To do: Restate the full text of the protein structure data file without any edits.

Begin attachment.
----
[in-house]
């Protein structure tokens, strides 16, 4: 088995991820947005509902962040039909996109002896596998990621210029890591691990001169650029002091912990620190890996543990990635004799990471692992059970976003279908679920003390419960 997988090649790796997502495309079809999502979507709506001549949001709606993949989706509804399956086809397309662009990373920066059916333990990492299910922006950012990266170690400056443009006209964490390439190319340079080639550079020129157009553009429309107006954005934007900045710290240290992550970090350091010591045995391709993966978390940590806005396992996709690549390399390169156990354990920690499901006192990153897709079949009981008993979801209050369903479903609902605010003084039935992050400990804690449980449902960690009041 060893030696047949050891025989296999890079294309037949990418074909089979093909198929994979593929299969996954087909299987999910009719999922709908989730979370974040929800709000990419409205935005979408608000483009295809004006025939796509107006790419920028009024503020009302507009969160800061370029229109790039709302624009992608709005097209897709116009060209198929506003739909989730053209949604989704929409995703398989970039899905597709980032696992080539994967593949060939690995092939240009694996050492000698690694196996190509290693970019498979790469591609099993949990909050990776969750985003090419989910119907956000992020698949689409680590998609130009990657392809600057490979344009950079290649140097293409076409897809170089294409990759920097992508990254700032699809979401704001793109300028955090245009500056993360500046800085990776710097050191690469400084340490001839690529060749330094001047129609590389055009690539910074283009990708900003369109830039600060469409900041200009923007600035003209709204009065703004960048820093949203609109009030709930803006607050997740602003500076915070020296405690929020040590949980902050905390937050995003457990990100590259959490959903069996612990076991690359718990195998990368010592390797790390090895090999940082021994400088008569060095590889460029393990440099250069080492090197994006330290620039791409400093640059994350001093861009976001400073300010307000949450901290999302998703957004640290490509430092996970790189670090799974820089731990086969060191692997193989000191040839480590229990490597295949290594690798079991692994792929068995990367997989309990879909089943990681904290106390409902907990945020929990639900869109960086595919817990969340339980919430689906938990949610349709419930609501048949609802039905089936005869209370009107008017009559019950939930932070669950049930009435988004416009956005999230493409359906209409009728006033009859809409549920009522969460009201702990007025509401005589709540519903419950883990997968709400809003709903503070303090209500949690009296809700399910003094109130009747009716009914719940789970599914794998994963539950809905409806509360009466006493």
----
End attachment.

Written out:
[in-house]
């Protein structure tokens, strides 16, 4: 088995991820947005509902962040039909996109002896596998990621210029890591691990001169650029002091912990620190890996543990990635004799990471692992059970976003279908679920003390419960 997988090649790796997502495309079809999502979507709506001549949001709606993949989706509804399956086809397309662009990373920066059916333990990492299910922006950012990266170690400056443009006209964490390439190319340079080639550079020129157009553009429309107006954005934007900045710290240290992550970090350091010591045995391709993966978390940590806005396992996709690549390399390169156990354990920690499901006192990153897709079949009981008993979801209050369903479903609902605010003084039935992050400990804690449980449902960690009041 060893030696047949050891025989296999890079294309037949990418074909089979093909198929994979593929299969996954087909299987999910009719999922709908989730979370974040929800709000990419409205935005979408608000483009295809004006025939796509107006790419920028009024503020009302507009969160800061370029229109790039709302624009992608709005097209897709116009060209198929506003739909989730053209949604989704929409995703398989970039899905597709980032696992080539994967593949060939690995092939240009694996050492000698690694196996190509290693970019498979790469591609099993949990909050990776969750985003090419989910119907956000992020698949689409680590998609130009990657392809600057490979344009950079290649140097293409076409897809170089294409990759920097992508990254700032699809979401704001793109300028955090245009500056993360500046800085990776710097050191690469400084340490001839690529060749330094001047129609590389055009690539910074283009990708900003369109830039600060469409900041200009923007600035003209709204009065703004960048820093949203609109009030709930803006607050997740602003500076915070020296405690929020040590949980902050905390937050995003457990990100590259959490959903069996612990076991690359718990195998990368010592390797790390090895090999940082021994400088008569060095590889460029393990440099250069080492090197994006330290620039791409400093640059994350001093861009976001400073300010307000949450901290999302998703957004640290490509430092996970790189670090799974820089731990086969060191692997193989000191040839480590229990490597295949290594690798079991692994792929068995990367997989309990879909089943990681904290106390409902907990945020929990639900869109960086595919817990969340339980919430689906938990949610349709419930609501048949609802039905089936005869209370009107008017009559019950939930932070669950049930009435988004416009956005999230493409359906209409009728006033009859809409549920009522969460009201702990007025509401005589709540519903419950883990997968709400809003709903503070303090209500949690009296809700399910003094109130009747009716009914719940789970599914794998994963539950809905409806509360009466006493």